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The Siege of Havana: The Morro Castle Approach
Havana June 9th-24th, 1762
June 9th

The enemy had already sunk two very large men of war, and was preparing a third. Many people were at work at the Morro, which fort appeared a very irregular fortifications towards the sea, but not so to the land, built on a rock that was scarped 18 or 20 feet down, and had many faliant angles heaped with cannon en barbette.
The east side is regular, with deep dich, and the glacis continued by an artificial one to the cliffs on the sea-side. -On the whole, it appeared possible to be attacked (though with some disadvantage) by the sea, providing the ships were not exposed to the fire of the Puntal fort and batteries on the western side, and that such a diversion from the ships would facilitate our approaches.
We began to encamp along the shore, between Cojimar and The Morro, having a thick wood between us and the foot of the glacis of The Morro.

June 10th

Numbers of the oxen and horses were brought in from Guanamacoa side, which afforded a pleasing prospect of supplies of that kind: some light canon, stores and provisions, began to be landed.
The enemy had sunk a third man of war in the entrance of their port; and the Admiral sent two ships against a small castle at the entrance of Corea river, which was soon reduced, and gave our ships a fine watering place, where part of the marines were landed for its security.

June 11th

Colonel Carlton attacked and took possession of the heights of the Cavannas, where the enemy had cleared away some ground, intending a redoubt.
As these heights partly commanded the Morro, but enterely the town and harbour; this attack was conducted with that skill and bravery, which Colonel Carlton has manifested on many occasions, and the lots he had in the attack is scarce to be mentioned.

June 12th

Two hoetzers were getting on the Cavannas to prevent the enemy`s shipping from placing themselves to annoy our working parties.
Some stranglers of the enemy`s dragoons, and mounted peasants, lurked about the woods, and took several seamen belonging to our transports, who were plundering and maroding, and which no orders or threats could prevent. Heavy cannon were landing today, and heavy work it was to get them over the rocky shore.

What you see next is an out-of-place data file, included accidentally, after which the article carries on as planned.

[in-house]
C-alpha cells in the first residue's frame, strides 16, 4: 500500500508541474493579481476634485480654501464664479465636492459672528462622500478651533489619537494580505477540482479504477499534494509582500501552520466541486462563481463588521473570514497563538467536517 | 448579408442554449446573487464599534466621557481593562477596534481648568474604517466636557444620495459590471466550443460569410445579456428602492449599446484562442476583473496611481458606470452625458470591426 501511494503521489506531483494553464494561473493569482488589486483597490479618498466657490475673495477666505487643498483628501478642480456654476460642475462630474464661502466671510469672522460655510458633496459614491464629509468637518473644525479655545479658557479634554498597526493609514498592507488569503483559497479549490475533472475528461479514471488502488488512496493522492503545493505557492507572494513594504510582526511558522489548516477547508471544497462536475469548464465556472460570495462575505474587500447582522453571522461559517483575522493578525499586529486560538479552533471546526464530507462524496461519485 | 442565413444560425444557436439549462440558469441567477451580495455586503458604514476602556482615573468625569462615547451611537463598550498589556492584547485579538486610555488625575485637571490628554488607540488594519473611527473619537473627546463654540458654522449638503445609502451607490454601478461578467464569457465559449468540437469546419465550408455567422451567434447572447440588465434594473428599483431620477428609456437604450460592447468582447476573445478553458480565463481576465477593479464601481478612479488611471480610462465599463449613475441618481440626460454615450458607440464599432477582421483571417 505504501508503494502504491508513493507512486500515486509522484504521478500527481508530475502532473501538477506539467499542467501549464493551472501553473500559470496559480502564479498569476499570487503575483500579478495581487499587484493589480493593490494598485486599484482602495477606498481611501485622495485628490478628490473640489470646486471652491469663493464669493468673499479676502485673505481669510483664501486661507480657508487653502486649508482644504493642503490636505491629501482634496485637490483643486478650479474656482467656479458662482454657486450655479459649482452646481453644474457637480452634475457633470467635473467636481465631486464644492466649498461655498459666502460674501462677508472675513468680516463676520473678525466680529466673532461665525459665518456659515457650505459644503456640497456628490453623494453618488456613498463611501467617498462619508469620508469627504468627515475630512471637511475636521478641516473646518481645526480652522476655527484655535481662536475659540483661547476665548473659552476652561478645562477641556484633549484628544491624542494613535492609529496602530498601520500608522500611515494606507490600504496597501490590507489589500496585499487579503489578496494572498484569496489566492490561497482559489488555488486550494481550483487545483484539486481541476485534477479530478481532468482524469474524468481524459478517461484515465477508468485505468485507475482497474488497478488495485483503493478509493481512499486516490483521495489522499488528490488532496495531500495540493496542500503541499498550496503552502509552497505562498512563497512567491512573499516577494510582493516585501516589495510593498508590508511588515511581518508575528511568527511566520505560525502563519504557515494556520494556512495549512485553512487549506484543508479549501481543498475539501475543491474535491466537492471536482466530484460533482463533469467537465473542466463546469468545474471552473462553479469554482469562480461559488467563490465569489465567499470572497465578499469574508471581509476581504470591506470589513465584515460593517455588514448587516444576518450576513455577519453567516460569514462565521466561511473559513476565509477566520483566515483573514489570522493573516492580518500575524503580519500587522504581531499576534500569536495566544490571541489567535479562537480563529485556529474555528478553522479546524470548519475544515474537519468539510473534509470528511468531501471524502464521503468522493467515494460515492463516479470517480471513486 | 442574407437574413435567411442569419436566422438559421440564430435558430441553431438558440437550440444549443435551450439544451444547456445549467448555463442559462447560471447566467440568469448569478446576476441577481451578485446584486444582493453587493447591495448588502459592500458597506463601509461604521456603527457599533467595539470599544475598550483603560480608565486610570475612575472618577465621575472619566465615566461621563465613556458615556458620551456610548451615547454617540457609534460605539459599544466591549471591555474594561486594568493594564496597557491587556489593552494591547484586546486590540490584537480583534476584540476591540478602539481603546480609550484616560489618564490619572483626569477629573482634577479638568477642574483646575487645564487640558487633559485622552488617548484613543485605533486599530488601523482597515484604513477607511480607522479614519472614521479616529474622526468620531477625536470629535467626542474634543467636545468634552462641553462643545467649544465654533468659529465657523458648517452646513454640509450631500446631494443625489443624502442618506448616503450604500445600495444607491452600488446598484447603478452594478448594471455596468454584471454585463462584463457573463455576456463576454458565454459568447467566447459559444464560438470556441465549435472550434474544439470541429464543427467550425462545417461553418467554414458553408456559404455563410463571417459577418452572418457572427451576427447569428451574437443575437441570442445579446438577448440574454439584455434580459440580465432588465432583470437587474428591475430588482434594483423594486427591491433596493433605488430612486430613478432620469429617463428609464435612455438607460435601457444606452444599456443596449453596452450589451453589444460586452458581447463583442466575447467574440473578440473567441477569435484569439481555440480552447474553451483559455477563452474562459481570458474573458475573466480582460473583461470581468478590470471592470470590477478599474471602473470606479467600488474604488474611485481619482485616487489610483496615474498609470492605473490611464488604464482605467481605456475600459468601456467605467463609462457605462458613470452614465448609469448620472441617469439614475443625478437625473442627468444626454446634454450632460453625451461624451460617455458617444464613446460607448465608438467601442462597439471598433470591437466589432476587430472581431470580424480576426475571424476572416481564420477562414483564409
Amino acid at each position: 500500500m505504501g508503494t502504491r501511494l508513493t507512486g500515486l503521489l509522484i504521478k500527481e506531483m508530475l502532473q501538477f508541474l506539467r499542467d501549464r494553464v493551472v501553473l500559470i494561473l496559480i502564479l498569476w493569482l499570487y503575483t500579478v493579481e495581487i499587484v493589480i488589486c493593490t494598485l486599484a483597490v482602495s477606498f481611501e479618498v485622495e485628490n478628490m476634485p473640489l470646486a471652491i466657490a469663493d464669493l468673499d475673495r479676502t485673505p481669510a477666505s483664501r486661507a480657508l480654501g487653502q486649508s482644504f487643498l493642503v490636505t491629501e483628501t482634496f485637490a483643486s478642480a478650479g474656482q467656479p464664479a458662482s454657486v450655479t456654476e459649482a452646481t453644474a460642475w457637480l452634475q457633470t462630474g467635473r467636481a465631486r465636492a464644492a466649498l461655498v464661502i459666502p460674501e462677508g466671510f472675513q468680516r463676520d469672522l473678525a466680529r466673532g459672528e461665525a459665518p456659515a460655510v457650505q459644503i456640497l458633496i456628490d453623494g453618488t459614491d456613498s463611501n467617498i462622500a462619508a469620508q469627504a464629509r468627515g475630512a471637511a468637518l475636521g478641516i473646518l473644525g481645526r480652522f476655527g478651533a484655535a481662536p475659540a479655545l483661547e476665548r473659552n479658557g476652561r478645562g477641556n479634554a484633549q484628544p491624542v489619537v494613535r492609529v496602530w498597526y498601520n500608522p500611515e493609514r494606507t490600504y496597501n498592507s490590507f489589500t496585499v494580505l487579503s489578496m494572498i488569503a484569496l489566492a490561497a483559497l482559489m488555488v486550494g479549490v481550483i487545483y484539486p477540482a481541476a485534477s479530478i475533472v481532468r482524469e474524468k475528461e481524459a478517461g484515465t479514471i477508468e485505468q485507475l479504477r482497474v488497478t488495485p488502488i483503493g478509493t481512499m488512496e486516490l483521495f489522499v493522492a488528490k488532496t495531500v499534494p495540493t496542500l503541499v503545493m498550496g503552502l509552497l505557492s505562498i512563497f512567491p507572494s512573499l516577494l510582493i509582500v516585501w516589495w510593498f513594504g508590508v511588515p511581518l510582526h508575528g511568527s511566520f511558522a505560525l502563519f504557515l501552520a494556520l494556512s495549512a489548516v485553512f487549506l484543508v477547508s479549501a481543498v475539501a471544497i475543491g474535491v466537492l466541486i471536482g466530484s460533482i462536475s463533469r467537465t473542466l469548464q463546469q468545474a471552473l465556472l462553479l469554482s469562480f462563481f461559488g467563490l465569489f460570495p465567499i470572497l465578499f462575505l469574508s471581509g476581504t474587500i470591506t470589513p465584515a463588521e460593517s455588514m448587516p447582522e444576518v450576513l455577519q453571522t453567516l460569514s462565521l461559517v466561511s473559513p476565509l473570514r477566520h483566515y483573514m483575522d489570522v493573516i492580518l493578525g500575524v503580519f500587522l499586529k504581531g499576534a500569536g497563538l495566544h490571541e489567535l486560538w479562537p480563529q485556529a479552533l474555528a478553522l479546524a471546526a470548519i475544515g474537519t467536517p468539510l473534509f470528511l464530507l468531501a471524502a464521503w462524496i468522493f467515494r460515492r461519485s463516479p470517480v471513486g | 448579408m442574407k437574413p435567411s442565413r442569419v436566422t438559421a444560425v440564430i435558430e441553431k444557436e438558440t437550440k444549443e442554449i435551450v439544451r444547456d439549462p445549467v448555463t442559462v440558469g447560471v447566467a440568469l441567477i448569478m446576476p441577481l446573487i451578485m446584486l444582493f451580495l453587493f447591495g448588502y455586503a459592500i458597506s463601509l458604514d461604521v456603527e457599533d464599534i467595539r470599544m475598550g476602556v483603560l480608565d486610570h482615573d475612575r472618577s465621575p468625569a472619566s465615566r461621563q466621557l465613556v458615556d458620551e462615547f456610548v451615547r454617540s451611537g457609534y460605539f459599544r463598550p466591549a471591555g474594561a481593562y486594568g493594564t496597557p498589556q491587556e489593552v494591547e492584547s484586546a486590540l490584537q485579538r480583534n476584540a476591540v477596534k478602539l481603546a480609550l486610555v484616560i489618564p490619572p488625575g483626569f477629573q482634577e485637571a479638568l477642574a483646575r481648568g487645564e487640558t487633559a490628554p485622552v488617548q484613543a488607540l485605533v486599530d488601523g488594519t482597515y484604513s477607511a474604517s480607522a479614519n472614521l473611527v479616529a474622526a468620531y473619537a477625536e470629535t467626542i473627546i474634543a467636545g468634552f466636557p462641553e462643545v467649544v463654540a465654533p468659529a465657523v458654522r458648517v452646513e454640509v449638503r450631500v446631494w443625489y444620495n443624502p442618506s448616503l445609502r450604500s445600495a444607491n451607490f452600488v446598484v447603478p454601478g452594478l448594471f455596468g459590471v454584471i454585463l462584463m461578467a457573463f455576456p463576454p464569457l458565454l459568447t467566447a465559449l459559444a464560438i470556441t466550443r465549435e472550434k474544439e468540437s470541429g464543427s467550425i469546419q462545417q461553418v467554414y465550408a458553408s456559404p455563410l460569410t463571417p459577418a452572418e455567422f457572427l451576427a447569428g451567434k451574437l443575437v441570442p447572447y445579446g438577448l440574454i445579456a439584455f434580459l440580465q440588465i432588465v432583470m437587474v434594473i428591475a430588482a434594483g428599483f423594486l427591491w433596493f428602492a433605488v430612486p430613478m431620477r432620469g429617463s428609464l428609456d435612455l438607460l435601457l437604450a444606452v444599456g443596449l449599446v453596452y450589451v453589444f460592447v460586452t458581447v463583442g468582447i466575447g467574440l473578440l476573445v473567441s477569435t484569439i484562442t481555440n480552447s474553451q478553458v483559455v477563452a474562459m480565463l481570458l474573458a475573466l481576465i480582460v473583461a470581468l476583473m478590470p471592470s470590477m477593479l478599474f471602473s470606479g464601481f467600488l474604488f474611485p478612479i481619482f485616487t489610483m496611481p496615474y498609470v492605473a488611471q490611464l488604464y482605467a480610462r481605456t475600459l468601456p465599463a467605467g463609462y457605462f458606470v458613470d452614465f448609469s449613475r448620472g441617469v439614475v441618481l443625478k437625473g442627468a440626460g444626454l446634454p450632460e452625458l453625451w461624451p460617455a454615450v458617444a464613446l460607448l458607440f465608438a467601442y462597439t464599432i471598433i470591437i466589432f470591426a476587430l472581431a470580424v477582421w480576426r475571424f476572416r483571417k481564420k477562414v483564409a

June 13th

The marines were mostly sent down to the Admiral, who had anchored off Chorera with the Ships.
The seamen were employed in cutting us a road through the woods, making fascines and in getting cannon and stores ashore

June 14th

Colonel Howe was sent down to Chorera side, with about 1800 men, to post themselves on that side of the town in order to divert the enemy on that side, to cut off their communications with the country, and to turn the course of some rivers that went into the town.

June 15th

Colonel Carlton with Captain Elphinston, were sent with a flag of truce to deliver a letter to the governor; but he refusing to let those officers deliver it in person, they returned: but it was delivered the next day- several mortars come on shore.
The hoetzer were mounted; and the enemy being quiet, it was not thought proper to draw their fire on our working men, whose operations were much retarded by the continental rains.

June 16th,17th, 18th and 19th

These days the rains were not so heavy, nor so continued, and the batteries went on; though want of earth was a great retardment. The Seamen were landing the cannon and stores; and our people worked so laboriously that it sometimes cost us two or three men a day, who died on the spot from mere heat and fatigue.

June 20th

The enemy opened some more embrasures on one of the bastions of the Morro, from which they fired grape-shop, and much annoyed our people in the woods. The detachment with General Elliot, aat Guanamacoa made some excursions about the country but to little effect, as the enemy would never suffer them to come near.

June 21th, 22th, 23th and 24th

The army was obliged to be supplied with water from the ships for want of rains, which was a great distress to us as well as great labour to the navy.
-A bomb- battery down by the sea-side was opened the 22d with great success on the Morro, having three mortars and twenty royals that kept a continual firing on the enemy; and was chiefly intended to draw the enemy`s fire from the workmen at the battery -Another battery of four pieces of cannon on our left was proposed for our engineer; and the hoetzers were fired the 24th against the ships in the harbour, which obliged them to remove next day.

by a British officer, from An Authentic Journal of the Siege of Havana
Article ID 91
First Article 92 of 815 Last
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